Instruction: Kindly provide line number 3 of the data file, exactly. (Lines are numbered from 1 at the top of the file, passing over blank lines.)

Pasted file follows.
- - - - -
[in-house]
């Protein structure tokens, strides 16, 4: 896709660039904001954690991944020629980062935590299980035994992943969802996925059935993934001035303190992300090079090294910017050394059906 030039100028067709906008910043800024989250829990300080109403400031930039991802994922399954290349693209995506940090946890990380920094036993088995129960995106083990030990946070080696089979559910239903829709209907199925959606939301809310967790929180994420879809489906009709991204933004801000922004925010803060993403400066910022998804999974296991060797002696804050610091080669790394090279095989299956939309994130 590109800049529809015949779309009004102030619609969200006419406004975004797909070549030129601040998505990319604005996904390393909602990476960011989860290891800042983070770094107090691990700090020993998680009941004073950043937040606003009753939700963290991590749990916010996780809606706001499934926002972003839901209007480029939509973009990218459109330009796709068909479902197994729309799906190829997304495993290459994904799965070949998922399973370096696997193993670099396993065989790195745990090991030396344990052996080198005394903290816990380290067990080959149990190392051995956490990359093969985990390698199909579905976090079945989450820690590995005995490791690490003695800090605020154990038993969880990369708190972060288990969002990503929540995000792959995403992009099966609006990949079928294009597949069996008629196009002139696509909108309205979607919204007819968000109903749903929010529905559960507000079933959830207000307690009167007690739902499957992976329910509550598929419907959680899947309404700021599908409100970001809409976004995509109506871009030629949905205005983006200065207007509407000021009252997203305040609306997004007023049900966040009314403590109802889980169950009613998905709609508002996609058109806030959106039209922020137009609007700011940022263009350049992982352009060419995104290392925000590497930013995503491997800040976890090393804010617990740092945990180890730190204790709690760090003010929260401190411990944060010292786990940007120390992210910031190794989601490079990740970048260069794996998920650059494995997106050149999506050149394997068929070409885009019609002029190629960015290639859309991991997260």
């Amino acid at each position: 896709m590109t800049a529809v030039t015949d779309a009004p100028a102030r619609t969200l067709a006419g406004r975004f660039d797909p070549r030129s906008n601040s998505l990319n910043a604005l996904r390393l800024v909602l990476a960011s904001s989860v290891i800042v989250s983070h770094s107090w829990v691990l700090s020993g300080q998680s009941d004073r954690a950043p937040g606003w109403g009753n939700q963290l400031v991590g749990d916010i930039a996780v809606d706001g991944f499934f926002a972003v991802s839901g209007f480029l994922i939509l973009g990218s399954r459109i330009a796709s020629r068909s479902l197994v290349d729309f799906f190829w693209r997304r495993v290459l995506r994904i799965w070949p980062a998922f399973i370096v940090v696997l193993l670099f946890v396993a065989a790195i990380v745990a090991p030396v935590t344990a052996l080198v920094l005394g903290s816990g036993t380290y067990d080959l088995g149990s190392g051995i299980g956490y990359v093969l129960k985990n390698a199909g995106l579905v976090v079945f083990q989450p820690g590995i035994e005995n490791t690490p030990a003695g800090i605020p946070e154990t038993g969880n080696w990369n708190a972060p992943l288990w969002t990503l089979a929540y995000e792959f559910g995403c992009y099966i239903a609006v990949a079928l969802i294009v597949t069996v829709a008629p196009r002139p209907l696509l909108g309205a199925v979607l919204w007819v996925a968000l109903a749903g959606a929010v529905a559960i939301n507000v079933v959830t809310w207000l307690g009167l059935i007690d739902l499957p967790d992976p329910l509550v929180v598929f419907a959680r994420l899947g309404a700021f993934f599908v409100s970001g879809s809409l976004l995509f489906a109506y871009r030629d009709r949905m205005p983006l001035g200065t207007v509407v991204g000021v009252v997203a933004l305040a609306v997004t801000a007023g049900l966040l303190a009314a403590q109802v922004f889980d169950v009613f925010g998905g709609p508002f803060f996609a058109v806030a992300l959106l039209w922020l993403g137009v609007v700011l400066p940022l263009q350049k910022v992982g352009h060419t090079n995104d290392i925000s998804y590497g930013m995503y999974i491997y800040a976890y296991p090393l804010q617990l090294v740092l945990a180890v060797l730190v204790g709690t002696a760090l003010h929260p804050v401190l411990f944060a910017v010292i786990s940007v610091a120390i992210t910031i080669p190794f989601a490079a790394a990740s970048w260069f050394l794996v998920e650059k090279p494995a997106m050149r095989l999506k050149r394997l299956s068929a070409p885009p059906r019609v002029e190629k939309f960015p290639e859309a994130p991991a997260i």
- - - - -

């Amino acid at each position: 896709m590109t800049a529809v030039t015949d779309a009004p100028a102030r619609t969200l067709a006419g406004r975004f660039d797909p070549r030129s906008n601040s998505l990319n910043a604005l996904r390393l800024v909602l990476a960011s904001s989860v290891i800042v989250s983070h770094s107090w829990v691990l700090s020993g300080q998680s009941d004073r954690a950043p937040g606003w109403g009753n939700q963290l400031v991590g749990d916010i930039a996780v809606d706001g991944f499934f926002a972003v991802s839901g209007f480029l994922i939509l973009g990218s399954r459109i330009a796709s020629r068909s479902l197994v290349d729309f799906f190829w693209r997304r495993v290459l995506r994904i799965w070949p980062a998922f399973i370096v940090v696997l193993l670099f946890v396993a065989a790195i990380v745990a090991p030396v935590t344990a052996l080198v920094l005394g903290s816990g036993t380290y067990d080959l088995g149990s190392g051995i299980g956490y990359v093969l129960k985990n390698a199909g995106l579905v976090v079945f083990q989450p820690g590995i035994e005995n490791t690490p030990a003695g800090i605020p946070e154990t038993g969880n080696w990369n708190a972060p992943l288990w969002t990503l089979a929540y995000e792959f559910g995403c992009y099966i239903a609006v990949a079928l969802i294009v597949t069996v829709a008629p196009r002139p209907l696509l909108g309205a199925v979607l919204w007819v996925a968000l109903a749903g959606a929010v529905a559960i939301n507000v079933v959830t809310w207000l307690g009167l059935i007690d739902l499957p967790d992976p329910l509550v929180v598929f419907a959680r994420l899947g309404a700021f993934f599908v409100s970001g879809s809409l976004l995509f489906a109506y871009r030629d009709r949905m205005p983006l001035g200065t207007v509407v991204g000021v009252v997203a933004l305040a609306v997004t801000a007023g049900l966040l303190a009314a403590q109802v922004f889980d169950v009613f925010g998905g709609p508002f803060f996609a058109v806030a992300l959106l039209w922020l993403g137009v609007v700011l400066p940022l263009q350049k910022v992982g352009h060419t090079n995104d290392i925000s998804y590497g930013m995503y999974i491997y800040a976890y296991p090393l804010q617990l090294v740092l945990a180890v060797l730190v204790g709690t002696a760090l003010h929260p804050v401190l411990f944060a910017v010292i786990s940007v610091a120390i992210t910031i080669p190794f989601a490079a790394a990740s970048w260069f050394l794996v998920e650059k090279p494995a997106m050149r095989l999506k050149r394997l299956s068929a070409p885009p059906r019609v002029e190629k939309f960015p290639e859309a994130p991991a997260i």